Artist Chow Chun-fai has a lot more than nothing to say in new show
The bolshie idealism of artist's previous show at Hanart TZ Gallery is gone, replaced by a cynical resignation in the wake of Occupy Central protest
At first glance, there is something familiar about Chow Chun-fai’s latest solo exhibition. His long-running “Painting on Movies” series continues here, with more works capturing cinematic moments that speak to the artist’s preoccupation with local identities. There are two jaunty photomontages that are sly commentaries on the universal rhetoric of hero creation, a theme explored in Solitary Journey (2008) and other similarly meticulous applications of a macro camera lens.
Yet, there is a great difference between “I Have Nothing to Say”, which is held until September 12 at Hanart TZ Gallery, and his previous show in the same space two years ago.
The bolshie idealism is gone, replaced by a cynical resignation that his supporters in the 2012 Legislative Council election will find distressing.
The exhibition title gives the first hint of the change from major to minor.
The 2013 show was called “I Have Something to Say”. It took place after his election defeat but it included works that referred to the campaign and how he gave the establishment a run for their money in the sports, performing arts, culture and publication constituency. The conviction, the energy and the freshness from the campaign was still apparent despite his loss in the election.
Even then, Chow was losing faith in mainstream politics. He says “an invisible hand” was at work to make sure of a safe outcome for the establishment in 2012. The system of functional constituencies itself is also biased against anyone fighting for the rights of ordinary workers, he says.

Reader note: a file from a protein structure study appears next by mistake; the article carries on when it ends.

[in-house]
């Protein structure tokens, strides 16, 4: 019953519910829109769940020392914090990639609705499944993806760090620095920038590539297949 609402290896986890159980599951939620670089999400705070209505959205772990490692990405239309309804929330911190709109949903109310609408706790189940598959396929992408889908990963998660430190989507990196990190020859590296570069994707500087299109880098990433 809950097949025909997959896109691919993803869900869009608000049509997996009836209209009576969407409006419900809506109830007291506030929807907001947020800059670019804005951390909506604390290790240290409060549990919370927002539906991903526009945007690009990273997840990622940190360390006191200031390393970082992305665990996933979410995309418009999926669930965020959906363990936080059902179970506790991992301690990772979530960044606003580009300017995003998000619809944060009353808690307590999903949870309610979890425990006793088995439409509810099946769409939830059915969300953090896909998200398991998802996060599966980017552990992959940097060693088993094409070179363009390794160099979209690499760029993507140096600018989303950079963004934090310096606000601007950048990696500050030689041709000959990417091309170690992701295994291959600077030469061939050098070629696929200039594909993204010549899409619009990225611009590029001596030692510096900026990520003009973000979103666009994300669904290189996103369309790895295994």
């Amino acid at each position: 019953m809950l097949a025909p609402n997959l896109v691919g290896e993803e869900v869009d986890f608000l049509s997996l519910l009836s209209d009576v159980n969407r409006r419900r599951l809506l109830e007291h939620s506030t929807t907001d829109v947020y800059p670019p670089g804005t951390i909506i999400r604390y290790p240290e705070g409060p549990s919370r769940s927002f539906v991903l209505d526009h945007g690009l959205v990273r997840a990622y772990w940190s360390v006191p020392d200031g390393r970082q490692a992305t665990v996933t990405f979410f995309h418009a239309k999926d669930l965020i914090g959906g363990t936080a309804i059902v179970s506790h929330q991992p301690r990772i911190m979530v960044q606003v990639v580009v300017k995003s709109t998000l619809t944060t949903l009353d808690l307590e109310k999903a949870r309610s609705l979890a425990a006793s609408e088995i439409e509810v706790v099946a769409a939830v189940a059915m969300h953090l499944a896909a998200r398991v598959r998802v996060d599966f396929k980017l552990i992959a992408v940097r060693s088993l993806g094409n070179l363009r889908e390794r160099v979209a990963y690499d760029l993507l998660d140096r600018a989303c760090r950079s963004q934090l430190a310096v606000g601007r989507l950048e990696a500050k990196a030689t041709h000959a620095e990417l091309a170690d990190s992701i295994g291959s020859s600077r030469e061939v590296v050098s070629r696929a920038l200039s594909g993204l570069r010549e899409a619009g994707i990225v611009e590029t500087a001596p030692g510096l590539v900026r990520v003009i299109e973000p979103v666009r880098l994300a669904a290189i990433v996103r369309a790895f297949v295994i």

But the government’s reaction to Occupy Central, which Chow took part in as a protester, and the way society has split between the “blue” and “yellow” camps, are developments that have stunned him, rendering him speechless and feeling helpless, he says. The last remnants of his faith in Hong Kong’s established politics are gone and he even questions the wisdom of Occupy Central activists running in the upcoming District Council elections.
“I can’t understand why they are doing it. When you’ve pulled off something as big as Occupy Central, why do you want to resort to ‘chopping down a big tree with a tiny blade’,” he says, using a Chinese proverb to express how futile it would be to try and make changes from within.
The past few months have seen him attempting to make sense of what is happening in Hong Kong through art. The day after the police fired tear gas at protestors in Admiralty on September 28, Chow started work on new, film-inspired acrylic paintings. These are included in the exhibition.
In Little Cheung, he has reproduced a scene from Fruit Chan’s 2000 film – an apposite study of the Sino-Hong Kong relationship set in 1996 that Chow has borrowed from before. Frozen on Chow’s canvas, bilingual subtitles included, is the scene where three children look across from the Tsim Sha Tsui waterfront towards Tamar. One girl, who was born in the mainland, tells the others: “I know, it will belong to the People’s Liberation Army.”